While Antarctica shows cooling over the last 10 years, Greenland is experiencing extreme melting, with experts predicting another record year as far as ice loss is concerned.
The country lost more than 2 gigatons – or 2 billion tons – of ice in a single day last week. To put that into some kind of perspective, it is the weight equivalent to 340 Giza pyramids, 80,000 Statues of Liberty or 12 million blue whales.
Two opposite phenomena occurring at both pole. While Antarctica seems to cool down, Greenland melts at unprecedented rates.
The Arctic’s melt season is a natural event that takes place every year, starting in June and ending in August, with peak rates occurring in July. However, the scale of ice loss taking place right now is extraordinary. Experts have already made comparisons to 2012, which saw record-breaking ice loss when almost all of Greenland’s ice sheet was exposed to melt for the first time in documented history.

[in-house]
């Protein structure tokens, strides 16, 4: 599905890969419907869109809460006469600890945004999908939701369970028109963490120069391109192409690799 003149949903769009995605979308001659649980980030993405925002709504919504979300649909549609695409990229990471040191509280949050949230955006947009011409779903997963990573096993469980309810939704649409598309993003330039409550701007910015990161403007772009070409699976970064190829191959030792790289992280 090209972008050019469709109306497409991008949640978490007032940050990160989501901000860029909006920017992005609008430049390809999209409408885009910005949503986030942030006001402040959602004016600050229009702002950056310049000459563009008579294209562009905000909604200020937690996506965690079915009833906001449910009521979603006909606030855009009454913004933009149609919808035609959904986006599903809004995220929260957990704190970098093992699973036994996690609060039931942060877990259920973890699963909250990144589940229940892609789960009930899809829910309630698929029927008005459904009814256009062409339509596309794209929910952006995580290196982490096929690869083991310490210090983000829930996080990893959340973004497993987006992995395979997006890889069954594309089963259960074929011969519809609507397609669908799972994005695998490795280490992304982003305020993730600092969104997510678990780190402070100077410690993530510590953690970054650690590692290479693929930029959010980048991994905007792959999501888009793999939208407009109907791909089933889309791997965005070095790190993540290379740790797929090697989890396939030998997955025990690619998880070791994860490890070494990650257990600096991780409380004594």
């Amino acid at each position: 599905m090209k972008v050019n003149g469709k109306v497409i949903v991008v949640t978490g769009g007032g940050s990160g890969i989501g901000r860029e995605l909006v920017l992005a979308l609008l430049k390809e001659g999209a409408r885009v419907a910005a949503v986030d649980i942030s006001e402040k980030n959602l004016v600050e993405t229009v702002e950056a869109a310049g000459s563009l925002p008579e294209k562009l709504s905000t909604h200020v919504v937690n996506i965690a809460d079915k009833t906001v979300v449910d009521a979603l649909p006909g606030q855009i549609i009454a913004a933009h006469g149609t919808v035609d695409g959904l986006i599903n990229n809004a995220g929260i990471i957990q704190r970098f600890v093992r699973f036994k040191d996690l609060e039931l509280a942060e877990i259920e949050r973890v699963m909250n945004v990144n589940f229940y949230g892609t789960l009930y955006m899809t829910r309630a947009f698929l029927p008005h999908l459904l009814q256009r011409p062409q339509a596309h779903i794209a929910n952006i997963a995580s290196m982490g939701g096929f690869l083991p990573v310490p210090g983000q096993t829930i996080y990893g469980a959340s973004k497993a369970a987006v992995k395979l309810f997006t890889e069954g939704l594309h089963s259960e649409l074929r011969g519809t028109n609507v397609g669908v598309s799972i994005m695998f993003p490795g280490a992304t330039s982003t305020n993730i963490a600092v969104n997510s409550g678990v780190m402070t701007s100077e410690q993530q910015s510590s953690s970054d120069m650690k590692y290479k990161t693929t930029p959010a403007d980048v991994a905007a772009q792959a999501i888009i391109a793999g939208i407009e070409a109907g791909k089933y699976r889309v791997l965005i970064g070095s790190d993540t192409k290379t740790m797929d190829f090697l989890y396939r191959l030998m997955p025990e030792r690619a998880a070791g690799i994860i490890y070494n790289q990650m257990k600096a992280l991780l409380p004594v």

This year, ice melt began even earlier than 2012 and three weeks earlier than average. What’s more, this “premature” ice loss could exacerbate further loss in upcoming months because of something called the albedo effect.
But the worse is yet to come
The albedo effect refers to the amount of the Sun’s energy that is reflected back into space. White snow and ice reflect more of the Sun’s energy into space, essentially cooling the land and preventing further ice melt. In contrast, reduced snow and ice cover means more of that energy will be absorbed, temperatures rise, and even more ice will melt – it’s a vicious cycle.
— Greenland (@greenlandicesmb) June 14, 2019
Another contributor is likely consistent humid, high-temperature air from the Central Atlantic making its way to areas in Greenland. You remember last winter?
The polar vortex divided in two bringing record temperatures to Greenland too.
“We’ve had a blocking ridge that has been anchored over East Greenland throughout much of the spring, which led to some melting activity in April – and that pattern has persisted,” explained Thomas Mote, a research scientist at the University of Georgia.
Melt periods such as the current one are not unprecedented. Mote noted previous periods in 2012, 2010 and 2007, all major melt years. If these extreme melt seasons are becoming the new normal, it could have significant ramifications around the globe, especially for sea level rise.